The empirical results of our hazard rate analysis show that the cumulative risk of exit from the market for platform providers is less than half that for individual providers. It also shows that providers who offer only a few courses and specialized providers who concentrate on courses from one scientific area (humanities and social sciences, life sciences, natural sciences, engineering sciences) have an increased market exit risk. Conversely, MOOC providers that were founded specifically to offer MOOCs have a longer stay in the market. Large, non-specialized platform providers that were founded specifically for MOOC offers had the best chance of surviving in the market.

The guided interviews show that different reasons and motives for offering MOOCs played a role at German universities. Four reasons and motives should be emphasized: firstly, MOOCs are seen as an important catalyst for the further digitization of local teaching at universities, secondly, universities strive for image and visibility advantages, thirdly, MOOCs are seen as part of the university's internationalization strategy, with advertising from international students are in the foreground, and fourth, MOOCs are used to generate research data on digital learning. In comparison to other countries, however, possible income from MOOCs and state incentives or pressure do not play a role. At the time of the interview, the universities we interviewed were not planning any fundamental changes with regard to their MOOC offers, but rather want to continue their previous strategies.

With regard to future development lines, it can be assumed that MOOCs will continue to complement the digital courses offered in the field of higher education. In addition, a relatively high number of different providers can be expected and not a concentration on very few providers. In addition, it can be assumed that the importance of MOOCs in higher education will differ in individual national higher education systems. The position will differ depending on whether MOOCs are viewed as a building block for solving local problems in higher education. No fundamental expansion of MOOCs is to be expected for Germany. In particular, the development of the interlinking of MOOC offers and traditional university education, which can be observed in other countries, is not to be expected under the current framework conditions for the German university system.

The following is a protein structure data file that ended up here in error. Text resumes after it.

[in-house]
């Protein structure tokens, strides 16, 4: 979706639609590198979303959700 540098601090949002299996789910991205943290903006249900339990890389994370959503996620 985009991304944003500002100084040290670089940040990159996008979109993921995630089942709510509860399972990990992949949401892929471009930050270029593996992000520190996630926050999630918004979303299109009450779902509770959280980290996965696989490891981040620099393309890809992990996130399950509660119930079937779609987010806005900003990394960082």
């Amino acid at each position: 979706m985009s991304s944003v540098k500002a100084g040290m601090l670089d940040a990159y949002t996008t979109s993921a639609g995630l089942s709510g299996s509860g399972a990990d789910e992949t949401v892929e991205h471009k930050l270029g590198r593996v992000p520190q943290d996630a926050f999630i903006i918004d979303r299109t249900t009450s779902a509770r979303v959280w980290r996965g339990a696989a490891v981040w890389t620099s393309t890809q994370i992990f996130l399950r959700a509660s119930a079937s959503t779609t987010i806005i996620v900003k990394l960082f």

At the moment, however, it must be added to these expected lines of development that a prolonged closure of universities and other educational institutions due to the current global spread of the SARS-CoV-2 coronavirus could lead to a complete re-evaluation of digital learning opportunities. If this should happen, our research results provide a basis for appropriate strategies.

Where are your results available?

The main project results are summarized in the following report:

Otto Hüther, Anna Kosmützky, Igor Asanov, Guido Bünstorf and Georg Krücken (2020): Massive Open Online Courses after the Gold Rush: International and national developments and future prospects, Kassel and Hanover: INCHER-Kassel and LCSS Doi: 10.15488 / 9775
Link to study (external link): https://www.repo.uni-hannover.de/handle/123456789/9831

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Contact Person

PD Dr. Otto Hüther

International Center for Higher Education Research (INCHER-Kassel), University of Kassel